Last Night from Glasgow on their first two years

As Last Night from Glasgow prepares to celebrate its second birthday, we catch up with co-founder Ian Smith to find out what the future holds for the crowd-funded, not-for-profit label

Feature by Gary Kaill | 19 Mar 2018

“There seems to have been a noticeable change in the response of the press in recent months,” says Last Night from Glasgow co-founder Ian Smith, “and maybe it’s simply because we’re still here after two years and we’re still putting records out, still garnering critical acclaim. So maybe those people who thought it was a bit frivolous and was never going to work, well maybe they’ve realised that perhaps we’re onto something?” Smith reflects on the developing success of this unique enterprise as he and The Skinny talk over phone at the start of both the year and the Glasgow label’s 2018 membership plan. Yes: membership.

Last year, LNFG’s 200 or so members crowdfunded the not-for-profit venture with a £50 subscription and benefitted to the tune of four vinyl LPs, one vinyl EP, one USB album, and seven digital singles. Artists such as TeenCanteen, Sister John, Annie Booth and Radiophonic Tuckshop ensured quality went toe-to-toe with quantity. This year will at least match 2017’s haul and see debut albums from extraordinary noise-poppers L-Space, folk-rock collective The Gracious Losers, singer-songwriter Zoe Bestel and a new record from indie-pop legends Bis.

Smith refers to this as an “act of love and madness,” one that, in the current climate, surely inclines towards the latter. “Well,” he continues, “I wonder if, now that we’ve gathered some confidence after having done it for a while, the thing that separates us from other labels that we’ve been compared to, such as Factory, Cherry Red [and] Postcard, is that all of those were started by maverick music lovers at a time of great opportunity. Factory started as independent music and new wave was really taking hold, and people were consuming music at a frightening rate. But we started at a time of great necessity. It’s not us trying to make a pot of money – because we don’t make a penny. So because the label was formed as a business, it was never set up to be a hobby or a fun experiment. This is a business set up by six businessmen.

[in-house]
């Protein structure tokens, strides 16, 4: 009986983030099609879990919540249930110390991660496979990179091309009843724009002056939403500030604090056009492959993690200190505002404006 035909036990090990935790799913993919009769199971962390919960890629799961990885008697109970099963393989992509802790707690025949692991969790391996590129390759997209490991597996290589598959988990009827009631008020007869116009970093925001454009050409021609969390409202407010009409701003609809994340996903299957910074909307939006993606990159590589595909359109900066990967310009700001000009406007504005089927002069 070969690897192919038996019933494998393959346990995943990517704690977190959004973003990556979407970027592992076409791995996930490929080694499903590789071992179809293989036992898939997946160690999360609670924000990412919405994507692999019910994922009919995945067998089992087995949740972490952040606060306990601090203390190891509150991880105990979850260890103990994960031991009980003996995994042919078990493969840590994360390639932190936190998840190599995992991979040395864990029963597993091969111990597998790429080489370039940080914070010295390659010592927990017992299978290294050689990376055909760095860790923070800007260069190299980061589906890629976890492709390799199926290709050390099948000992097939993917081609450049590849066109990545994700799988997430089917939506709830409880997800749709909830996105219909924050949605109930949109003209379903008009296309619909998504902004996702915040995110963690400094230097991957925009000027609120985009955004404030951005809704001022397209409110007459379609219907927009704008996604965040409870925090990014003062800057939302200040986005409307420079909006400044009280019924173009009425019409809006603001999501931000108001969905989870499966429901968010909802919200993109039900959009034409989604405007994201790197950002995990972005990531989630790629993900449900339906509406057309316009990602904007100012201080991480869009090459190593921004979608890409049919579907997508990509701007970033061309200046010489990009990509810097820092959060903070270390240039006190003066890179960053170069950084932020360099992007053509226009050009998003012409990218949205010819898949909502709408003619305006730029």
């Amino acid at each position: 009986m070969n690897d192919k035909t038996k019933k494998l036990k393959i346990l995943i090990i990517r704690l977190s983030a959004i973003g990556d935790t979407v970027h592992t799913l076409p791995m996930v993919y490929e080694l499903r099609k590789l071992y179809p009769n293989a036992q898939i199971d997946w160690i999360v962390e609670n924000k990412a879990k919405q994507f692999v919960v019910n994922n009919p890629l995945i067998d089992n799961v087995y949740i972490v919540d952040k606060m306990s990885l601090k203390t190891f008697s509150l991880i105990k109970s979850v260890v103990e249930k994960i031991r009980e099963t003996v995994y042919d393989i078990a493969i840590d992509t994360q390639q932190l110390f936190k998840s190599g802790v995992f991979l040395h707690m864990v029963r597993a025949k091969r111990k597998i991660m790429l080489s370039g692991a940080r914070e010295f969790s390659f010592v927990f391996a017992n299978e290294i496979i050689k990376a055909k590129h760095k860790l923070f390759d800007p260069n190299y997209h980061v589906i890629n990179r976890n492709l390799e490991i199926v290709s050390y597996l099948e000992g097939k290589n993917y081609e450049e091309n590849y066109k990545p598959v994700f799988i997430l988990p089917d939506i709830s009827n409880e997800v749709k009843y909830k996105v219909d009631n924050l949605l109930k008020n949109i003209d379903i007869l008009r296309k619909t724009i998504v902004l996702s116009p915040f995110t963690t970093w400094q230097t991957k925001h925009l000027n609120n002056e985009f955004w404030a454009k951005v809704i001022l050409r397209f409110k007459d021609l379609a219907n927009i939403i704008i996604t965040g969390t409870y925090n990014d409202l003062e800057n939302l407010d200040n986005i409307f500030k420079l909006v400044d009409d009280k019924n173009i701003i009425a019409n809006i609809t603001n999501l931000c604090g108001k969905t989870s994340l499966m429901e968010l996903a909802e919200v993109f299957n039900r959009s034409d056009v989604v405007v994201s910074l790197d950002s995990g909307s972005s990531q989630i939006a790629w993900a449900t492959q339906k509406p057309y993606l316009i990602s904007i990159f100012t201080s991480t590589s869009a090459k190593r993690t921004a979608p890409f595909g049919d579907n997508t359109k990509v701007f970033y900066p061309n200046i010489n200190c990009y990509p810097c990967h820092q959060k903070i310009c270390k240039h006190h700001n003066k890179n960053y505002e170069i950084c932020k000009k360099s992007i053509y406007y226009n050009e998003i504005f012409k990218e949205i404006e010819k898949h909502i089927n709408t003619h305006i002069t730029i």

“In the first year, we quickly realised that, in order to function, the business was going to have to be bigger than we had originally anticipated because we were getting more money from people than we had expected. That’s still very much the case. We’re growing exponentially. More money to spend means more artists, more artists means more records, and more records means more money to spend. I remember my friend Stephen [Kelly], who started the company with me, saying that we seem to have created the world’s first [successful] Ponzi scheme!”

The work involved in starting an independent label at any time can’t be underestimated. Neither can the fleet-of-foot manoeuvring required to keep the thing afloat – LNFG is, of course, run alongside full time job jobs. With the vinyl revival still gathering pace, two decades after the internet and MP3s removed reliance on the traditional corporate label model, who even knows what the means of distribution is any more? “Well, we actually wanted to be a vinyl only company,” says Smith. “We felt that was the only way to get people to engage and buy. CDs at merch stands is pretty dead; you can’t get any money off digital. I mean, I’m a vinyl enthusiast – I’m standing in my room right now and I’m looking at a couple of thousand records on the wall. So, it was always about records for me.

"But at some point in our first year, we came across an album we were convinced could not be released on vinyl because it had been written, recorded, produced and mastered on a phone. Now, nobody can release music created in that fashion on a record, so we released it on a USB stick. That was Stephen Solo’s Pii2 album. TeenCanteen saw this and wanted to do the same [for their debut album Say it All with a Kiss]. So we did it for them too, and it sold out. So, you’re having to constantly rework your idea of what you think is sensible or appropriate at any given time.